Outer Wilds Echoes of the Eye DLC Review: A Jewel in a Masterpiece
Introduction to Outer Wilds: Echos of the Eye is Hall of Fame worthy, so comically hidden that players could complete the entirety of Outdoor savages without knowing that they had missed the entirety of its expansion. Once found, the revelation is unforgettable and worth the hour or more of scratching your head to find the proverbial front door. Its creators apparently agree; they managed to hide all of what the DLC is of its marketing campaign. I admire this choice while wondering if the ambiguity has not been detrimental to drawing attention to this gem in an already crowded market.
So I’m going to do something unusual. I will convince you to try this masterpiece without ever explaining to you what it is. Think of it as the critical equivalent of looking at an eclipse: you’ll see the shape of the thing, but we’ll never look directly at the sun. I’ll be doing a full spoiler tracking over the coming week, but for now, here’s why you should be excited about one of the best games of 2021.
Outer Wilds: Echos of the Eye was released as a downloadable expansion to the original game, Polygon’s 2019 Game of the Year. But by virtually every measure, Echoes of the eye is a sequel. It’s almost as long as its predecessor, plunging the player into an equally massive and disorienting setting. The creators tell a new story, arguably darker and more mysterious than the first. And the game can be played without discovering a single secret in the original Outdoor savages.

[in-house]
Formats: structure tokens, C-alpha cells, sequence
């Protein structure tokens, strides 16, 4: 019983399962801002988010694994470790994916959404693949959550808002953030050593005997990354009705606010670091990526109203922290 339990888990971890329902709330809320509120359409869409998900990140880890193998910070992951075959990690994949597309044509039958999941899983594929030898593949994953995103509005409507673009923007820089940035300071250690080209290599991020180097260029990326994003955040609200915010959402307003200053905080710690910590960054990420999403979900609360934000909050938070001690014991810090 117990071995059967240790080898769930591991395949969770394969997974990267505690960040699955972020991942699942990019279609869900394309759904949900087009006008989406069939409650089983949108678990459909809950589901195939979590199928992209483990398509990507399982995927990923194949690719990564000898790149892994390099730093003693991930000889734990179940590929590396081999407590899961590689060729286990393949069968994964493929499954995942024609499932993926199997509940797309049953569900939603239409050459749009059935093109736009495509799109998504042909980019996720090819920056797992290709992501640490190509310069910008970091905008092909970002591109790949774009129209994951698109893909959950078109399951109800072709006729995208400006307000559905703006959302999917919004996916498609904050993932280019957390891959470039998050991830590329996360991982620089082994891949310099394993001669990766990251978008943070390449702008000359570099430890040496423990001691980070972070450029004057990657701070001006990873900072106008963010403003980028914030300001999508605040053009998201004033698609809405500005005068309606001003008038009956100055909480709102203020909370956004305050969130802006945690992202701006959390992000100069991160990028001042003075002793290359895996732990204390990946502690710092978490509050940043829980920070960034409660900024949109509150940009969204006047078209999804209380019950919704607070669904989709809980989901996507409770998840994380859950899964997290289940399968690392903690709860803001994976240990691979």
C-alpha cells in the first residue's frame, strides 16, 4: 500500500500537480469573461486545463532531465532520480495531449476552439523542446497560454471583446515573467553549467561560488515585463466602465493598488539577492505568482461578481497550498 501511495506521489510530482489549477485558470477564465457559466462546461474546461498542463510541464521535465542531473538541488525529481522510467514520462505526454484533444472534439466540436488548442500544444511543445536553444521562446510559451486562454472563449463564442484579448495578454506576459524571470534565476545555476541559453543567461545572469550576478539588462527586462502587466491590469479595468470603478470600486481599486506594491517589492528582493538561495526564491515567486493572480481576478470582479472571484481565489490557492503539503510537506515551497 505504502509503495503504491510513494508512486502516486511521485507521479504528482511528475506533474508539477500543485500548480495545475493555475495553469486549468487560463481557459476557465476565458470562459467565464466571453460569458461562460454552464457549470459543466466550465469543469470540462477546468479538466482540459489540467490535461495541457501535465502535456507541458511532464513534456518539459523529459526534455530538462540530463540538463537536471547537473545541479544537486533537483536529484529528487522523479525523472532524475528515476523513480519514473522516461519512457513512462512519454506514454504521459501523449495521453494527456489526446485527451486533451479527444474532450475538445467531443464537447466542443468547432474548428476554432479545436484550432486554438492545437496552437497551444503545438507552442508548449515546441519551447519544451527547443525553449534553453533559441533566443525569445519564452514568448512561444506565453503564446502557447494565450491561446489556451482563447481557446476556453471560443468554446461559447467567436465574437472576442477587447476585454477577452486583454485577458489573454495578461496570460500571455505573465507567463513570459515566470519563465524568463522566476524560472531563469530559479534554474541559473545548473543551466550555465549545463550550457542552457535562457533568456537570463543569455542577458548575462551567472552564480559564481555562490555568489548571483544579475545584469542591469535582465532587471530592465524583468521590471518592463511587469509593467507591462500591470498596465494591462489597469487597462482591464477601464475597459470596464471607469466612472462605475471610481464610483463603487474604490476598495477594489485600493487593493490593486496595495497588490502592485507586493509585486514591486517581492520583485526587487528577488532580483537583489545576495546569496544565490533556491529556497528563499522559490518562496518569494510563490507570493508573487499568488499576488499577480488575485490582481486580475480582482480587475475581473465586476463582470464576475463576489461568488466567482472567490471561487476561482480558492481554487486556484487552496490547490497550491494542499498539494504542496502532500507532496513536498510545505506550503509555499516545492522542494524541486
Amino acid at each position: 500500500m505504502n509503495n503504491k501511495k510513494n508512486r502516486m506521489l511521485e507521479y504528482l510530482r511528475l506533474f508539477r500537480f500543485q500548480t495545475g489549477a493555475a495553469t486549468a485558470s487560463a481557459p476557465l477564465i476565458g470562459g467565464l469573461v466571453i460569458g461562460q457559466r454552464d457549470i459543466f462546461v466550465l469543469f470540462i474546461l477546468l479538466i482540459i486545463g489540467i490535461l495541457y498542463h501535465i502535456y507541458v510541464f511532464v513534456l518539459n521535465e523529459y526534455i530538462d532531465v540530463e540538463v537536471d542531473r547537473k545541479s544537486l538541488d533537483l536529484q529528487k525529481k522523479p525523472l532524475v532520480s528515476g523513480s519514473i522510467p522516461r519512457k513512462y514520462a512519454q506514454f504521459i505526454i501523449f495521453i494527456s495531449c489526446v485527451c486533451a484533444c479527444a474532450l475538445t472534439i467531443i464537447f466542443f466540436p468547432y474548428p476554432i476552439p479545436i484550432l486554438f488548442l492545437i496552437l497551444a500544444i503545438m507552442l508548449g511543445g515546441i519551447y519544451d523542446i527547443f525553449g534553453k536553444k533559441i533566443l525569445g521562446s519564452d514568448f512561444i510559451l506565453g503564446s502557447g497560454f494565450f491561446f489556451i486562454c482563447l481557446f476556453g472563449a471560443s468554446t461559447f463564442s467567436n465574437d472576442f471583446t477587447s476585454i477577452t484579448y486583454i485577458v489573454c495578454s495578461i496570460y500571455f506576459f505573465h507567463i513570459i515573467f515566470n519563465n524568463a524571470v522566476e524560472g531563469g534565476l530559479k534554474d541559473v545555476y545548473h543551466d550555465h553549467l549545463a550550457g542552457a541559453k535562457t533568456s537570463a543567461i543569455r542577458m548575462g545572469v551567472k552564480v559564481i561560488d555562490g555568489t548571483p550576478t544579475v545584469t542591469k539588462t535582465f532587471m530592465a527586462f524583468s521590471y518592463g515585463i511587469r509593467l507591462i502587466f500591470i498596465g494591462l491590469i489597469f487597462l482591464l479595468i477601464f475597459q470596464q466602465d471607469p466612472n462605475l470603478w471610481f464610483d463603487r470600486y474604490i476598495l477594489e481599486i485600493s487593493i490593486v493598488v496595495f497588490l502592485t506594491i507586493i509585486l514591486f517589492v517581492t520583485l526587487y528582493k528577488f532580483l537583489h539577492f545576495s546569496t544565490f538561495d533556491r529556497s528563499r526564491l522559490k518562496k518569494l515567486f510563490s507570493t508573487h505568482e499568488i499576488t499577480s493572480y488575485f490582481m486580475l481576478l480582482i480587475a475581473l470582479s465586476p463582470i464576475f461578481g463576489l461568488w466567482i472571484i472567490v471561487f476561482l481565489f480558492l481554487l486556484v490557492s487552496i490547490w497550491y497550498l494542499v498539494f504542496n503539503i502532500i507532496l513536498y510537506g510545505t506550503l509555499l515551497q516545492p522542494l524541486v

The only reason Echoes of the eye isn’t a real sequel, as far as I know, is because you can’t experience its many wonders without finding the game in the universe of the original. When I say “find the game” I mean it literally.
Here’s the closest I’ll come and spoil Echoes of the eye, although I just provide a map to reach it. There is a new note in the planet museum where Outdoor savages begin. The note tells you a radio station. This radio station, a few photos and a number will get you where you are going.
What if you had never spotted this note? Or bothered to visit the radio station? Like I said above, you would totally miss the game. Despite Echoes of the eye being in the same universe as Outdoor savages, reaching your “space” in outer space is more abstract than just pointing your spaceship in the right direction.
And once inside Echoes of the eye, those twists keep coming, like the game is a broken gumball machine and it can’t stop dispensing treat after treat. Even after five o’clock, after seeing what I thought was all there is to see, I sat by a fireplace, took a break, and found that I had forgotten another separate world, in the world, in the world of Outdoor savages.
I feel like I’m on MDMA? I hope so – this is what I felt while playing Echoes of the eye.
To keep my promise, I will stop there. Outer Wilds: Echos of the Eye is a masterpiece living in another masterpiece. As a follow-up, it’s great. And if you take the two games together, like one video game, then Outdoor savages deserves its place at the top of any list of the greatest games of all time. If you want to chat with me I guess you will have to try it for yourself.
Outer Wilds: Echos of the Eye released on September 28 for PlayStation 4, Windows PC, and Xbox One. The game has been tested on PC using a pre-release download code provided by Mobius Digital. Vox Media has affiliate partnerships. These do not influence editorial content, although Vox Media may earn commissions for products purchased through affiliate links. You can find more information on Polygon’s ethics policy here.